Skip to Main Content
Skip Nav Destination

This volume is the first of two volumes dedicated to the Portuguese Carbohydrate Group – GLUPOR – and most of the chapters gather a range of topics presented at the GLUPOR 14 international meeting, which took place in Caparica, Lisbon in January 2023. GLUPOR was created in 1995 by Amélia Pilar Rauter with the mission to promote and internationalize carbohydrate research in Portugal and to support students and young researchers adventuring in the field. Since the inaugural meeting in 1995, GLUPOR meetings have been biennial in a joint initiative with the Portuguese Chemical Society (SPQ). The regular meetings and activities of GLUPOR throughout the years have brought the Portuguese carbohydrate community together and provided unique opportunities to strengthen collaborations nationally and internationally, motivating students and young researchers in the field and advancing research across different areas of Glycosciences.

The first chapter reports original work by Serge Perez and colleagues in a French–Portuguese collaboration combining glycobioinformatics, structural biology and ligand recognition by carbohydrate-binding modules (CBM) to develop the CBMcarb-DB – a novel database dedicated to displaying and analysing the 3D structures of CBM-carbohydrate complexes. CBMcarb-DB aims at more accessible and curated structural data on CBM-carbohydrate binding interactions, enabling knowledge on carbohydrate conformation, mode of binding and functional information on binding specificity. In the era of post-genomics and artificial intelligence, CBMcarb-DB will facilitate structure–function studies and the prediction of a carbohydrate-binding function for newly identified uncharacterized proteins.

The next four chapters cover challenges and the latest advances in carbohydrate chemistry, starting with the chapter by Rita Ventura and colleagues that highlights current methodologies addressing the challenge of regioselectivity and stereoselectivity of glycosidic bond formation, focusing on the synthesis of 1,2-cis-glycosides. In the third chapter, authored by Nadege Lubin-Germain and colleagues, enabling technologies for increasing the efficiency of chemical reactions applied to glycosylation are highlighted considering stereochemical and large-scale control. New green activation conditions (electrochemistry, mechanochemistry, biocatalysis, continuous flux and photocatalysis) are discussed in the context of new opportunities to tackle the increasing complexity of glycosidic targets. The next chapter is dedicated to Sonogashira reactions in carbohydrate chemistry, an area of research developed within a Portuguese–French collaboration between the Carbohydrate Chemistry Group in Lisbon and the Institut de Chimie Organique et Analytique, Université d’Orléans, under the leadership of Amélia Pilar Rauter and Patrick Rollin, respectively. The authors review the chemical aspects and specific challenges related to the use of Sonogashira cross coupling for nucleoside and pseudo-C-nucleoside synthesis. In the fifth chapter, Anne Wadouachi and coworkers dwell on the catalytic transformation of biomass-derived natural resources into valuable compounds for sustainable driven research. The authors provide the state-of-the-art on key parameters that influence the conversion and selectivity of the gold-catalysed oxidation of free sugars and highlight effective alternative activation methods to reduce environmental impact of the sugar oxidation.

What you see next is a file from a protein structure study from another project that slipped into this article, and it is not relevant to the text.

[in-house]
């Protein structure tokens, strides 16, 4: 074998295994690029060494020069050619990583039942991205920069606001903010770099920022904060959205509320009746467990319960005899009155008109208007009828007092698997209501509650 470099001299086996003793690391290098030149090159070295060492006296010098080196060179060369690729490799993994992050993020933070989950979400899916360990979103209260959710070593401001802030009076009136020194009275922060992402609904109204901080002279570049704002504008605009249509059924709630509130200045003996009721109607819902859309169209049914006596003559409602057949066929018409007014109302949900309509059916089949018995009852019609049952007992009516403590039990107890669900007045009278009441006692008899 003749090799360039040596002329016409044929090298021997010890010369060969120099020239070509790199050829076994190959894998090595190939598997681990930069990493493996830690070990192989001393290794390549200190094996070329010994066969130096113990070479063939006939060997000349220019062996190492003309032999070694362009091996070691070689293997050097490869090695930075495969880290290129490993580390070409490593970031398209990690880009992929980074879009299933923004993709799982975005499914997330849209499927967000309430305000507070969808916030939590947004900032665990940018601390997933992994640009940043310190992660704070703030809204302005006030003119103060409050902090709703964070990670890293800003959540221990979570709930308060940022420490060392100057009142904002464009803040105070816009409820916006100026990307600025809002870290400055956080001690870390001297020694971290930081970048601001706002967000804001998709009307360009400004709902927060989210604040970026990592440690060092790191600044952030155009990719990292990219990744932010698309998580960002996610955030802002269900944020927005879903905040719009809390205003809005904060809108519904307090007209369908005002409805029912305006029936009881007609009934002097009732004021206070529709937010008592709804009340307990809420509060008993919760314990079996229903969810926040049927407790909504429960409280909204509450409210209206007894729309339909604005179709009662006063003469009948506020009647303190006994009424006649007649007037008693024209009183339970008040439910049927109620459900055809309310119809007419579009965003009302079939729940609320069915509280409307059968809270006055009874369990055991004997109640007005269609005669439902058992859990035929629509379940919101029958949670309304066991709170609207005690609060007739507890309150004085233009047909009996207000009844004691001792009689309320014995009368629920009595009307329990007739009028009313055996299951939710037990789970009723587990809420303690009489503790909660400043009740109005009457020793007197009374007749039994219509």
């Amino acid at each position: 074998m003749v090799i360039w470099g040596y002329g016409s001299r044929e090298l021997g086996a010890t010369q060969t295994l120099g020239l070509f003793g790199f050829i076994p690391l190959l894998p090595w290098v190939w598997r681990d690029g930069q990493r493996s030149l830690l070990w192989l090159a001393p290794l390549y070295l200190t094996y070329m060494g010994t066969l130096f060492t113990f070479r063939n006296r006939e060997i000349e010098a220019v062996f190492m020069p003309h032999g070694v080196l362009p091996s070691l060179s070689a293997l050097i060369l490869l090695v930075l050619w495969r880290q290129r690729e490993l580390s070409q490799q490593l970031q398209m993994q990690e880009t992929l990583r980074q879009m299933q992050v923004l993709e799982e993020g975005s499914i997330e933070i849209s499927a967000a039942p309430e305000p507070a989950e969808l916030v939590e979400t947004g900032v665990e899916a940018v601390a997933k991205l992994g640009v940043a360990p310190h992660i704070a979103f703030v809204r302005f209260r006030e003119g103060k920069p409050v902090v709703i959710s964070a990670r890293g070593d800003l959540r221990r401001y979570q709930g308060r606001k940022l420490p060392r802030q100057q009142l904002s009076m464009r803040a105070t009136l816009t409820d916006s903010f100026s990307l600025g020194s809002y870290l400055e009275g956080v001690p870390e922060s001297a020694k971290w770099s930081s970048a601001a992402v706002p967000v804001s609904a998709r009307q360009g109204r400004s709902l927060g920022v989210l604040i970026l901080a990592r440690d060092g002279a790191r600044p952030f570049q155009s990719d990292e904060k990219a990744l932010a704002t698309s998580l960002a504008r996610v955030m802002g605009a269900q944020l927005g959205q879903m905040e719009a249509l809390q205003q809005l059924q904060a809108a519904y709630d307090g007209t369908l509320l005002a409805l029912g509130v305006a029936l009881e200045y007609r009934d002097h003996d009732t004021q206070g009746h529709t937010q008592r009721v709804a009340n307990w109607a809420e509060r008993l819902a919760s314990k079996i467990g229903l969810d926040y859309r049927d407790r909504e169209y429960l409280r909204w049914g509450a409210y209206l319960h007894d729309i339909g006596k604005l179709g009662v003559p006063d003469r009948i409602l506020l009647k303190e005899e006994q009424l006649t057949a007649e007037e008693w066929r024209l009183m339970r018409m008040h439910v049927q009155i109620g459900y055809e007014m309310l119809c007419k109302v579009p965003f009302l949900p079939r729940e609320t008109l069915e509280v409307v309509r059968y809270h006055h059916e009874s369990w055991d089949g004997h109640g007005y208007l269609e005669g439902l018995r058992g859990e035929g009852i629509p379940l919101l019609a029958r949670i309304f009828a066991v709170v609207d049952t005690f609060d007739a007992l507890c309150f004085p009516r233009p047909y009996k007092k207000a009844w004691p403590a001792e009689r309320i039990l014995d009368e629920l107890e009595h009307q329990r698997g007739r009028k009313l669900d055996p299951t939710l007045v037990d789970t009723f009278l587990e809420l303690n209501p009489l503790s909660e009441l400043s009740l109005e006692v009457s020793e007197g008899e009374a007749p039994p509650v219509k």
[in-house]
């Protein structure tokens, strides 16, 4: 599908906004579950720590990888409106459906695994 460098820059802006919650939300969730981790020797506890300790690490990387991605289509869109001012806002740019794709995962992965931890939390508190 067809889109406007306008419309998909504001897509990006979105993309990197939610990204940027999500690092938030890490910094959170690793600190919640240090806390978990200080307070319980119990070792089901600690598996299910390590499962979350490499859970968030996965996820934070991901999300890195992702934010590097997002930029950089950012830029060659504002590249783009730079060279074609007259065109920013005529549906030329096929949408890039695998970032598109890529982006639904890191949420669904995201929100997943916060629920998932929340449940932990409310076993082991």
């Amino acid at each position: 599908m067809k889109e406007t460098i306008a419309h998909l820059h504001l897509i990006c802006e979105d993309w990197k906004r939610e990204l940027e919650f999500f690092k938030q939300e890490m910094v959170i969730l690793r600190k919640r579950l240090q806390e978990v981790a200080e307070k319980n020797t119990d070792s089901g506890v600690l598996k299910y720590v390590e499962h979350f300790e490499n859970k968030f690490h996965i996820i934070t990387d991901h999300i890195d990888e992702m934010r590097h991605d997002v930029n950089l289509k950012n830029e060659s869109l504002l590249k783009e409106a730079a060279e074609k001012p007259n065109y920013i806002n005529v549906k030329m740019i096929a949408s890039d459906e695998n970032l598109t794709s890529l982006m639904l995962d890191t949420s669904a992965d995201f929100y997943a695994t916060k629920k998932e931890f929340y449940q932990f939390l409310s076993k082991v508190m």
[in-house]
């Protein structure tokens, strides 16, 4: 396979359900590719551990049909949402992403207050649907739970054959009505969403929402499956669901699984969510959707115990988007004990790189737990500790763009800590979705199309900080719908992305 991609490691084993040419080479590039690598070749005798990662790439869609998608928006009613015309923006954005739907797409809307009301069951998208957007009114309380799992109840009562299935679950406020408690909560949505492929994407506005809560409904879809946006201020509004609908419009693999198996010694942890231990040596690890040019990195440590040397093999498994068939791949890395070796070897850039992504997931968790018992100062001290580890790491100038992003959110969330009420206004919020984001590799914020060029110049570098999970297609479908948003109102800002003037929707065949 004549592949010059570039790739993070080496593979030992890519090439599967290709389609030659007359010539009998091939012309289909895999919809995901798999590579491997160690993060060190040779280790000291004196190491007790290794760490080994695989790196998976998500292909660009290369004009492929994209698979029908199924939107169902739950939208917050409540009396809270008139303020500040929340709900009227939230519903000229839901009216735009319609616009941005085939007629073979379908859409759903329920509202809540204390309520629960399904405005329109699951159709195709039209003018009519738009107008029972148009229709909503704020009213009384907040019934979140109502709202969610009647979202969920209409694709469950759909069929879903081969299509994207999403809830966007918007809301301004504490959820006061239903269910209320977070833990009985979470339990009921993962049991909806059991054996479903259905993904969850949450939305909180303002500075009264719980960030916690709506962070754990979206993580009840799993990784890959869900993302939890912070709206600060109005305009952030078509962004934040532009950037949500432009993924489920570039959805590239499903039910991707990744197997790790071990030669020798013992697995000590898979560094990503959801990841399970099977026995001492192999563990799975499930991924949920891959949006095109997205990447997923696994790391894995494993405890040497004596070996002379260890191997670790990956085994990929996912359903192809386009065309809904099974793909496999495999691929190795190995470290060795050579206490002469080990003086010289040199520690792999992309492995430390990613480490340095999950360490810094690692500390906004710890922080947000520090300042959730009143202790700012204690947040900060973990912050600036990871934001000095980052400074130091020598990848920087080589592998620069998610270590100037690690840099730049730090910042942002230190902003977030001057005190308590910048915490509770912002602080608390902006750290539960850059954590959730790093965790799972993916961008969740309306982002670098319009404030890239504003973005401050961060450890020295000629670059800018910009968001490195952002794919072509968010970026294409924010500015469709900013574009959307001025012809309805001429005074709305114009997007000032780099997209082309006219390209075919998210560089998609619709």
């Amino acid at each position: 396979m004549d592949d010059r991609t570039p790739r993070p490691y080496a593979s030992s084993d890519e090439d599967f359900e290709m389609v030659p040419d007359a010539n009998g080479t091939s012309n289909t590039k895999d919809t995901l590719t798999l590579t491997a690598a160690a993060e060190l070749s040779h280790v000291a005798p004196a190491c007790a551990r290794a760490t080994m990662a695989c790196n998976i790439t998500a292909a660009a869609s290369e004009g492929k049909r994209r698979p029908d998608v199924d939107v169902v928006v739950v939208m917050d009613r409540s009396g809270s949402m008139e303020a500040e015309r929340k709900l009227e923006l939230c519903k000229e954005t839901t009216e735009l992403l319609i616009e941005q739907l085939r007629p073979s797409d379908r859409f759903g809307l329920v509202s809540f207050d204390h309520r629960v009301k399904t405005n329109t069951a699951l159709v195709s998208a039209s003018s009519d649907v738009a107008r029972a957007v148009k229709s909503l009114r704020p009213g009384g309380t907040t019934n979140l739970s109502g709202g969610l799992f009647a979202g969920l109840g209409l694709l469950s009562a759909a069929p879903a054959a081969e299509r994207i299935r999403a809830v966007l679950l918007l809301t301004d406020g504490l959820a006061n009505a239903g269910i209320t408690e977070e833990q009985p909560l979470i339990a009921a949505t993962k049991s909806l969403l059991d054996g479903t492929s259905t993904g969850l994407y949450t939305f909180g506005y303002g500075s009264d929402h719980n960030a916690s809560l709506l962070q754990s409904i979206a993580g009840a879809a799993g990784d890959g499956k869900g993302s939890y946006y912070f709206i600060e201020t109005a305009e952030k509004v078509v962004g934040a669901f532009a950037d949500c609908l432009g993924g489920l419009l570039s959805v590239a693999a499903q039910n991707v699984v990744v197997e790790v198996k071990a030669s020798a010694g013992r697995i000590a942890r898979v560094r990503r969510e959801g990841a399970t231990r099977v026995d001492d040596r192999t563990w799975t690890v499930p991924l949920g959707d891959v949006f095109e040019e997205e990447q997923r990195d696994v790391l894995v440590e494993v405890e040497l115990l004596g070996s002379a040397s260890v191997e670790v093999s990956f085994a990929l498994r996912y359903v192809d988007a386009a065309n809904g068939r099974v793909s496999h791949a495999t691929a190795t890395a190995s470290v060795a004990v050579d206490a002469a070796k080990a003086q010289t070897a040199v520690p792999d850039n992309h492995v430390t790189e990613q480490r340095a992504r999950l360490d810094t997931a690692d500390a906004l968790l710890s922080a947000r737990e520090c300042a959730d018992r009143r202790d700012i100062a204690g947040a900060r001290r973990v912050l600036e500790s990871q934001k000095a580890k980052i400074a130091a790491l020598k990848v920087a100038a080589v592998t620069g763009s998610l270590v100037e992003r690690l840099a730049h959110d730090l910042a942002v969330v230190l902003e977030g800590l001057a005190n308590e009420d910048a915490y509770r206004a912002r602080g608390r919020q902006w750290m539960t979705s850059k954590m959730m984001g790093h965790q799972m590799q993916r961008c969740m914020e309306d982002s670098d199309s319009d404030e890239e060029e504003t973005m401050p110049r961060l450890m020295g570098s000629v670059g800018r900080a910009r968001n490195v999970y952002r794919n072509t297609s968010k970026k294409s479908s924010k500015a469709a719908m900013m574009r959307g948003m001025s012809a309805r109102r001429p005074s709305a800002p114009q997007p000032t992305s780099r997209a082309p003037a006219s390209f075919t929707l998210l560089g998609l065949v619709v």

The following two chapters dwell on the unique structure and functional properties of polysaccharides for their exploitation in more sustainable applications and highlight the need for research on polysaccharides. In the sixth chapter, Claudia Nunes and co-workers present the latest findings for the use of polysaccharide-based films for food packaging applications. The authors highlight the effect of the incorporation of carbon-based nanomaterials on polysaccharide-based film properties. The next chapter by Elizabete Coelho and co-workers gives an overview of the brewer’s yeast cell wall polysaccharides and their recognition by the innate immune system. The authors review recent results on the structural analysis of yeast polysaccharides and highlight structural changes arising from the brewing process. The authors focus on β-glucans for their immunomodulatory properties, highlighting structural features for interaction with the innate immune system. They also discuss opportunities for brewer’s yeast cell wall polysaccharide applications based on their ability to interact with the innate immune system.

The final chapter authored by Benedita Pinheiro and co-workers is dedicated to the most recent findings in understanding the recognition of complex carbohydrates by the human gut microbiome and its impact on the host’s health. The authors highlight recent archetypal examples of bacterial carbohydrate-binding proteins and integrate the molecular complexity of these systems with the impact for the host. They critically discuss the potential of the fine-tunability of these microbiome carbohydrate-binding proteins for application as molecular tools for diagnosis and therapeutics.

This volume highlights the role of carbohydrates across different fields of science and the importance of Glycoscience research for innovation in Chemistry, Biology and Biotechnology. We sincerely hope that its content will stimulate researchers, particularly young researchers, for the investigation of carbohydrates, which hold many secrets yet to be discovered in fundamental and applied research.

We end this preface by thanking all the authors for their unique contributions and resilience in their continued carbohydrate-inspired research to create knowledge towards a sustainable and healthier world.

Amélia Pilar Rauter

Yves Queneau

Angelina Sá Palma

Close Modal

or Create an Account

Close Modal
Close Modal